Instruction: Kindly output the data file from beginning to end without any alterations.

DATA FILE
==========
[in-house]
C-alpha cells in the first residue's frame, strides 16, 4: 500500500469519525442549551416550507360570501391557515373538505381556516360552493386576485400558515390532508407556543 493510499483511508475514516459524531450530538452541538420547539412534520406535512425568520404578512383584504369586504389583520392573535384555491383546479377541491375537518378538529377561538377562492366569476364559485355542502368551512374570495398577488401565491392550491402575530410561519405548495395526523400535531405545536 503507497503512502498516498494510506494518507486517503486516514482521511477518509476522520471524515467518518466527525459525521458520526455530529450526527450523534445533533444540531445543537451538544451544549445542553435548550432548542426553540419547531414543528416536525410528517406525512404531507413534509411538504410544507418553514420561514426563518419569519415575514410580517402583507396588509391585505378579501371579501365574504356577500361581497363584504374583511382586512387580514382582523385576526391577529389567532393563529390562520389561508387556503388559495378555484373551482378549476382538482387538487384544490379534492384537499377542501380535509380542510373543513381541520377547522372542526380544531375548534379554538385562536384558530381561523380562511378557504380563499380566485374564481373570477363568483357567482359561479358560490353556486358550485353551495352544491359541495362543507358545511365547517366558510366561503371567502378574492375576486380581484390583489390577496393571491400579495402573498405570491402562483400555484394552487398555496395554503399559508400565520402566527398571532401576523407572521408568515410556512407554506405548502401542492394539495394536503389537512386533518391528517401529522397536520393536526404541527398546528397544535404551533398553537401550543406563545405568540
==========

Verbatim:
[in-house]
C-alpha cells in the first residue's frame, strides 16, 4: 500500500469519525442549551416550507360570501391557515373538505381556516360552493386576485400558515390532508407556543 493510499483511508475514516459524531450530538452541538420547539412534520406535512425568520404578512383584504369586504389583520392573535384555491383546479377541491375537518378538529377561538377562492366569476364559485355542502368551512374570495398577488401565491392550491402575530410561519405548495395526523400535531405545536 503507497503512502498516498494510506494518507486517503486516514482521511477518509476522520471524515467518518466527525459525521458520526455530529450526527450523534445533533444540531445543537451538544451544549445542553435548550432548542426553540419547531414543528416536525410528517406525512404531507413534509411538504410544507418553514420561514426563518419569519415575514410580517402583507396588509391585505378579501371579501365574504356577500361581497363584504374583511382586512387580514382582523385576526391577529389567532393563529390562520389561508387556503388559495378555484373551482378549476382538482387538487384544490379534492384537499377542501380535509380542510373543513381541520377547522372542526380544531375548534379554538385562536384558530381561523380562511378557504380563499380566485374564481373570477363568483357567482359561479358560490353556486358550485353551495352544491359541495362543507358545511365547517366558510366561503371567502378574492375576486380581484390583489390577496393571491400579495402573498405570491402562483400555484394552487398555496395554503399559508400565520402566527398571532401576523407572521408568515410556512407554506405548502401542492394539495394536503389537512386533518391528517401529522397536520393536526404541527398546528397544535404551533398553537401550543406563545405568540